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Organic regulations posted for comment

Canada’s updated regulations for organic foods have been posted for public comment ahead of their expected implementation date at the end of June.

“The Canadian organic sector — including farmers, processors,
certifiers, retailers and consumers — has been working diligently over the
past year and a half to adjust its organic standards in time for this new
regulation,” said Matthew Holmes, managing director of the Organic Trade Association (OTA) in a release Friday.

The new regulations, posted in Saturday’s Canada Gazette and due to take effect June 30 after a public comment period, are expected to ensure organic labeling on food products will be enforced and protected by the government, a move which the OTA said will align Canada with its major trading partners and give consumers confidence in national organic standards.

“When these regulations come into effect this summer, consumers will have a clear idea of what organic is, and will know the Canadian Food Inspection Agency (CFIA) is monitoring and enforcing organic claims in the
marketplace,” Holmes said.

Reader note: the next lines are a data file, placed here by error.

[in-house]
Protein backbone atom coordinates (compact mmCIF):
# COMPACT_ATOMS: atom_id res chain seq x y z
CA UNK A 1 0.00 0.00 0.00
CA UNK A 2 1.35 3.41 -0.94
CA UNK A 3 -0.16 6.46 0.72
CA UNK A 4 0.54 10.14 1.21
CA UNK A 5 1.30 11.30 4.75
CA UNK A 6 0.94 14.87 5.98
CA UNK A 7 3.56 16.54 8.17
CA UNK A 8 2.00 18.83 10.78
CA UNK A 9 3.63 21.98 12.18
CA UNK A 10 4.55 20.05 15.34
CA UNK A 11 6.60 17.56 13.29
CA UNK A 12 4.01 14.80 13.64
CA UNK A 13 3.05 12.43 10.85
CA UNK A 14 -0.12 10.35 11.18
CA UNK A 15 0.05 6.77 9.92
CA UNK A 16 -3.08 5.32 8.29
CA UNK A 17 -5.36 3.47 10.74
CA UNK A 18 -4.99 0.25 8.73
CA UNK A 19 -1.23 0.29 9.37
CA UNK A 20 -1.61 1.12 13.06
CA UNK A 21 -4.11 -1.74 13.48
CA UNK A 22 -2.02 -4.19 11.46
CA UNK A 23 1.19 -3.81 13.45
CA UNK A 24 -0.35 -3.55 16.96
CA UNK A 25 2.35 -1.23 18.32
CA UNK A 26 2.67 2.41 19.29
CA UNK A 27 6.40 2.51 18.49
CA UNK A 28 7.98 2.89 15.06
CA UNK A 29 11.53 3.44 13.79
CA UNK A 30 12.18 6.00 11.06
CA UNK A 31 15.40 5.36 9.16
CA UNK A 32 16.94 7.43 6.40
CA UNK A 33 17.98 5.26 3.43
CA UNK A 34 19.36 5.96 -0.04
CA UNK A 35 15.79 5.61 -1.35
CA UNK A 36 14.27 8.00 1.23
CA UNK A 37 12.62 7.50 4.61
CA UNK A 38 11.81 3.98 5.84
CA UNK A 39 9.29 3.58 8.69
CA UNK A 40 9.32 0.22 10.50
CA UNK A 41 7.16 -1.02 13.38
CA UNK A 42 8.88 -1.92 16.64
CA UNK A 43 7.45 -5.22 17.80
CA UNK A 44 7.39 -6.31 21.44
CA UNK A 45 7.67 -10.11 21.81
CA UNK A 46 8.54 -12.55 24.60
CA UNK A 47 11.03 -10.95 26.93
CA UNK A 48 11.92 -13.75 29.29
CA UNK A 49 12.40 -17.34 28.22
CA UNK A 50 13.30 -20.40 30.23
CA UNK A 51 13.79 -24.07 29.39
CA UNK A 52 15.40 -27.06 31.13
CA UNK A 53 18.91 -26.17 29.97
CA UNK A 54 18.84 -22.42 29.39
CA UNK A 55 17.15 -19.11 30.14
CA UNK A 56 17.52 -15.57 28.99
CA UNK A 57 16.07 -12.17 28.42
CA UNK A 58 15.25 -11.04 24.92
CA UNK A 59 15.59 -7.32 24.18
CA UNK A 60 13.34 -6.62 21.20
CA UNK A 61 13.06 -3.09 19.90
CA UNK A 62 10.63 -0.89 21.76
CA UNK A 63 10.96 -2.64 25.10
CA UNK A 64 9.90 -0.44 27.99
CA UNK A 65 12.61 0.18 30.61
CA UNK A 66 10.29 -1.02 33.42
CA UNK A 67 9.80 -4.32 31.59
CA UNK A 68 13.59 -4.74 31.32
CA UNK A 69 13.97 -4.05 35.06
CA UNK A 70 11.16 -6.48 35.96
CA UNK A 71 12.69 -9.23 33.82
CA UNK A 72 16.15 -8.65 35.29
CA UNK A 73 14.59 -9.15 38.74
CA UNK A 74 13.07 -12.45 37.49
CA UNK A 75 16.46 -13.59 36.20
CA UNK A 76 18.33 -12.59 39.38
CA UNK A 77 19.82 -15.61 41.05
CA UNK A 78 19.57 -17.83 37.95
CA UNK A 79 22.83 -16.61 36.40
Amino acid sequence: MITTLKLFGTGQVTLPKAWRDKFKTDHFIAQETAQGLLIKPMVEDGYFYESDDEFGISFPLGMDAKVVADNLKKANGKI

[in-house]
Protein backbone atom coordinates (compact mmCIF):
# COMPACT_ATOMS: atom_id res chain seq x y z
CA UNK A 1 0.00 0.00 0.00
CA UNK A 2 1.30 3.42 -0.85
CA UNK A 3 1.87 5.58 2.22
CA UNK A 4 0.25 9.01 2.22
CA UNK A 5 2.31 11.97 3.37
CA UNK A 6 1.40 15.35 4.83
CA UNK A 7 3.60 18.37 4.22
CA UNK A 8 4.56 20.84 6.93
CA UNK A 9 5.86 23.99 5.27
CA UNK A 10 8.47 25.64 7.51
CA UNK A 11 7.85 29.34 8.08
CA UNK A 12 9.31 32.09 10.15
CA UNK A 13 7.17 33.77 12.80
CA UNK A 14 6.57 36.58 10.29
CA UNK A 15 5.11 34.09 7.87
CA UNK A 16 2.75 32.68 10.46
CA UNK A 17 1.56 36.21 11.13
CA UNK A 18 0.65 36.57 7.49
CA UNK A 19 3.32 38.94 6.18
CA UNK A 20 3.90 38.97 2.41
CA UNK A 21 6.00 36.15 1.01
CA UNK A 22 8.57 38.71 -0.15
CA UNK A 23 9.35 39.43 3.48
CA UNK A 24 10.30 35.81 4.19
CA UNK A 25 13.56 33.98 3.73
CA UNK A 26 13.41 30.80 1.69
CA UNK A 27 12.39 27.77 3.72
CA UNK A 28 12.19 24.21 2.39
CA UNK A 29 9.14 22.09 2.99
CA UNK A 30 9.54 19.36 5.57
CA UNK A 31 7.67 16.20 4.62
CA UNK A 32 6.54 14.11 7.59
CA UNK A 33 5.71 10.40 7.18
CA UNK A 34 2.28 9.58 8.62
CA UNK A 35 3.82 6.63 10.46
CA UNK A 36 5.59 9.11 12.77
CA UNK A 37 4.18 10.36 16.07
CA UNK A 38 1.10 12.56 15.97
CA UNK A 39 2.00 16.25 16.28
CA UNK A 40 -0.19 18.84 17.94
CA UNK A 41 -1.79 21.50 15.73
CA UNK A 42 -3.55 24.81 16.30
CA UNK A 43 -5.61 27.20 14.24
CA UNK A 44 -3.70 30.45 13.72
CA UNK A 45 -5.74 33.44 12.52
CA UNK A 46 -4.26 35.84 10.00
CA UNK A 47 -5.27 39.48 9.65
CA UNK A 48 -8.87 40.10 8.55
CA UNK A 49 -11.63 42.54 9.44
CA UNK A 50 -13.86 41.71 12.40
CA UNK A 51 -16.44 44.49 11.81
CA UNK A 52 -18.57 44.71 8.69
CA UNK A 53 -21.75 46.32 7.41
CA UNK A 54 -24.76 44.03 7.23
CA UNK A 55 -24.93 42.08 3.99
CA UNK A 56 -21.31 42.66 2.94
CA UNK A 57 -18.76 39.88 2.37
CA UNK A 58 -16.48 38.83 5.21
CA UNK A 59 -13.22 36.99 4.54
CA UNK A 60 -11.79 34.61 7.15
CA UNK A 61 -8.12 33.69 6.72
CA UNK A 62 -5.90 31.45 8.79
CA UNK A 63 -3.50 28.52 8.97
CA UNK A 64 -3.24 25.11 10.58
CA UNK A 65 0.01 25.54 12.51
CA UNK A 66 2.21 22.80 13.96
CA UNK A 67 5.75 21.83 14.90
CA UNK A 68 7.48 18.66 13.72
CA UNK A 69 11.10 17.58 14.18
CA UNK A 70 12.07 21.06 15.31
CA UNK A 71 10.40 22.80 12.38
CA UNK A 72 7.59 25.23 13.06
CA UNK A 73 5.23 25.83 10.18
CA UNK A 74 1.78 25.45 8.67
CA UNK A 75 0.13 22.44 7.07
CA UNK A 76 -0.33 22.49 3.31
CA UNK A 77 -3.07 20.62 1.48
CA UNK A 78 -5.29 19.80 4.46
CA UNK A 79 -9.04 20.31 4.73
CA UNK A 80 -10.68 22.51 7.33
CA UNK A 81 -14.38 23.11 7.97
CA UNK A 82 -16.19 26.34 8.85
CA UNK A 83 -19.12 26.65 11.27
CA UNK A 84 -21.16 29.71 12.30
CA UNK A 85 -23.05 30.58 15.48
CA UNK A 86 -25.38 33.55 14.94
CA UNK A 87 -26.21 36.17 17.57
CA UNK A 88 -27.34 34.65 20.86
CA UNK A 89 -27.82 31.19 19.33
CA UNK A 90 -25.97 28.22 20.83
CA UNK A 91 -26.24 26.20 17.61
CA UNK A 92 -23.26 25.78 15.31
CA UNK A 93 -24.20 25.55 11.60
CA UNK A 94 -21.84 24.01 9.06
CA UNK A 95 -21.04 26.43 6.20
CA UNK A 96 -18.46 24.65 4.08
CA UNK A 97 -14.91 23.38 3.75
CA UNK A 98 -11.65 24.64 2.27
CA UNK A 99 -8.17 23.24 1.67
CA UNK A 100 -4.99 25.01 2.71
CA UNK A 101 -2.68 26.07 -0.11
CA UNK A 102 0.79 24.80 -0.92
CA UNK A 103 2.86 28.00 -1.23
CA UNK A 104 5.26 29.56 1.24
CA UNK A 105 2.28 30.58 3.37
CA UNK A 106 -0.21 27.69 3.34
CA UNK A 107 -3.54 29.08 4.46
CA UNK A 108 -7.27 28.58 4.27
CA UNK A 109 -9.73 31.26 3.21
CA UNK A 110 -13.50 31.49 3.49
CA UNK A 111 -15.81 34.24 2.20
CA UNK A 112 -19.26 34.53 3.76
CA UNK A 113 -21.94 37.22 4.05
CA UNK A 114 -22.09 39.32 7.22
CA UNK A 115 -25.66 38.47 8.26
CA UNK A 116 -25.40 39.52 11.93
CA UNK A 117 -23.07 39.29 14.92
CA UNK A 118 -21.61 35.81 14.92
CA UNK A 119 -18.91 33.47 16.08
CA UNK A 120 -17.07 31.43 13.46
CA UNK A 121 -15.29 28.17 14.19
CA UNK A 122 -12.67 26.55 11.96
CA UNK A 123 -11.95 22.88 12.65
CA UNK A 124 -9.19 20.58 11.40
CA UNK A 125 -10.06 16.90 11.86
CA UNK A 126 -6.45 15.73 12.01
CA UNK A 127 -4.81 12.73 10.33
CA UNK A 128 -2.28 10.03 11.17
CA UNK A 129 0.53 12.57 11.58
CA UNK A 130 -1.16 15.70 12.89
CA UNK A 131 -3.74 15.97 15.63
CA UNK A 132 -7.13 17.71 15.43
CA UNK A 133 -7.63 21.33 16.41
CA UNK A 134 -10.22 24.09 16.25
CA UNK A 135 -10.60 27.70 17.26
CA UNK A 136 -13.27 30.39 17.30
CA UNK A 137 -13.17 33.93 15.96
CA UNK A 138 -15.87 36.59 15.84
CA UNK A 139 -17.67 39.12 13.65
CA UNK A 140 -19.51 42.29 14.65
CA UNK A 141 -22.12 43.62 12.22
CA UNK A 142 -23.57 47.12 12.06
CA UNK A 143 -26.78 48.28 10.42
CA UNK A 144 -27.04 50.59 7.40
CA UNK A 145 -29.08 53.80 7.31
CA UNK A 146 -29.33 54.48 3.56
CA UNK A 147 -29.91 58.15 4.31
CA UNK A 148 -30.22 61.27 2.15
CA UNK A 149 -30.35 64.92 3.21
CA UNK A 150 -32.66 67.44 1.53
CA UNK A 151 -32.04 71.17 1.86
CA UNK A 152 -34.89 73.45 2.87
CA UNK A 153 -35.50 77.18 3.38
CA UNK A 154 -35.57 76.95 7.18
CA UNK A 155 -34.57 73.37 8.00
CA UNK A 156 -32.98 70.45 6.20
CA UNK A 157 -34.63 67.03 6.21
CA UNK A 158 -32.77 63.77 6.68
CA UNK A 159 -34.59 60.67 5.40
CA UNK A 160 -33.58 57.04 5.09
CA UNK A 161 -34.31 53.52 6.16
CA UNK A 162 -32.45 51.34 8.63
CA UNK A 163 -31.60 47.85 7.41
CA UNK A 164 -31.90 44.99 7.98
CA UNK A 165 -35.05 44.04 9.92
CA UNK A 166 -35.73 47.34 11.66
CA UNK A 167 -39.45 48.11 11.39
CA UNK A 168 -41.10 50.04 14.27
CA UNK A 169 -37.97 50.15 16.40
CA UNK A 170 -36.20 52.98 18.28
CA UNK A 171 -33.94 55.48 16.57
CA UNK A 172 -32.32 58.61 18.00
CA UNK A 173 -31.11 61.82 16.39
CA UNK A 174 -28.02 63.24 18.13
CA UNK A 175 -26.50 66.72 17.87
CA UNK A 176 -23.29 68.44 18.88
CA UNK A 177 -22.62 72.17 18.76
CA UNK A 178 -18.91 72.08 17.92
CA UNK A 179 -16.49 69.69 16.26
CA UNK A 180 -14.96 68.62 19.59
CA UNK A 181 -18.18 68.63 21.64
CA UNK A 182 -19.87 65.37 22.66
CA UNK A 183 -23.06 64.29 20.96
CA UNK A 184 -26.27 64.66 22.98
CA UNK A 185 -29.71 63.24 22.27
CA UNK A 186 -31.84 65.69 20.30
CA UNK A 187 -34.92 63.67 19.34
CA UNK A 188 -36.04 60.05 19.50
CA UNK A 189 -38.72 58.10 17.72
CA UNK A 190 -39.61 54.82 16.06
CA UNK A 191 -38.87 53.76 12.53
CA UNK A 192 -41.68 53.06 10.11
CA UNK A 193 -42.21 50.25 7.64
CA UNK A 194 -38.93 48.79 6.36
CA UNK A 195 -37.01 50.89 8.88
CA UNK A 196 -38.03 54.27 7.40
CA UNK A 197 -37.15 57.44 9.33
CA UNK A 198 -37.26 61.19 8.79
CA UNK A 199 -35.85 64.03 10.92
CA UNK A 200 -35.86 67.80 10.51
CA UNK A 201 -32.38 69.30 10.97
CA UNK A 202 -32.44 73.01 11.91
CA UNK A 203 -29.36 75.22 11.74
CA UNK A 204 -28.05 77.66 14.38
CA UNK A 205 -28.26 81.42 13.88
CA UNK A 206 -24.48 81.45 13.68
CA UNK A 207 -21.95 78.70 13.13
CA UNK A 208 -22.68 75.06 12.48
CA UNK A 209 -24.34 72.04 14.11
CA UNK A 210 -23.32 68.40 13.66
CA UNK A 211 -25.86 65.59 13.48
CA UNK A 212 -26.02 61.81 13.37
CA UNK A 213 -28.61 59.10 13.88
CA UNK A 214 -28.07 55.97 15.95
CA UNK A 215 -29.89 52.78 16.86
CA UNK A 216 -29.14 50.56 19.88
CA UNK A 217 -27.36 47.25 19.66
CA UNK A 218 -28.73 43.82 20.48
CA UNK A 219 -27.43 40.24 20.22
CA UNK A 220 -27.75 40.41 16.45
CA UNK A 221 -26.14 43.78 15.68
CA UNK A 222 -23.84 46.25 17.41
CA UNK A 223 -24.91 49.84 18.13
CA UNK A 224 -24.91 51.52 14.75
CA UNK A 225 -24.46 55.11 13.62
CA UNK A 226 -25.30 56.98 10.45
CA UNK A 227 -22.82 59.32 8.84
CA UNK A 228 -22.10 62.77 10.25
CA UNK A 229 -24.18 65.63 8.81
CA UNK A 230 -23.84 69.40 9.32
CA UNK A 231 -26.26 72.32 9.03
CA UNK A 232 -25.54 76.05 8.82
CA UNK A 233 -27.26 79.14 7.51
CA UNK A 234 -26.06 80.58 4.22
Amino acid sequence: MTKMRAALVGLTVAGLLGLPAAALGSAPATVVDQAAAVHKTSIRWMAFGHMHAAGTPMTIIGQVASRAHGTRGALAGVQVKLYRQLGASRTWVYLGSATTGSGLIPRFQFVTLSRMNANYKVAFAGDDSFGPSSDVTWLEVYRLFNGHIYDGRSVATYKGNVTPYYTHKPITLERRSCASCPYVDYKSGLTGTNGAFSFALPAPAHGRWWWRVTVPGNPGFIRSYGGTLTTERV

The new regulations are expected to provide clarity on what products are covered, as well as a new “Canada Organic Regime” logo. The regulations are also expected to provide detailed provisions on organic imports and exports.

Such provisions include the possibility for an equivalency agreement with trading partners such as the U.S. and Europe, the OTA said.

Plus, the association said, the government’s regulations include language allowing possible equivalency agreements with other regulated organic standards, and “more flexible” rules for Canadian farmers and processors considering export markets.

That means products to be made in Canada but destined strictly to a specific export market can meet the destination market’s requirements without having to meet the Canadian standards too, OTA said.

OTA said the gazetted regulations will, for now, limit their scope to food and beverages for humans, feed for livestock, and the cultivation of crops such as flowers.

Non-food and other sectors beyond CFIA authority won’t be subject to the regulations for the time being, OTA noted, and until they are, those sectors — including aquaculture, textiles and personal care products — will still be able to make market claims based on their third-party organic certifications.

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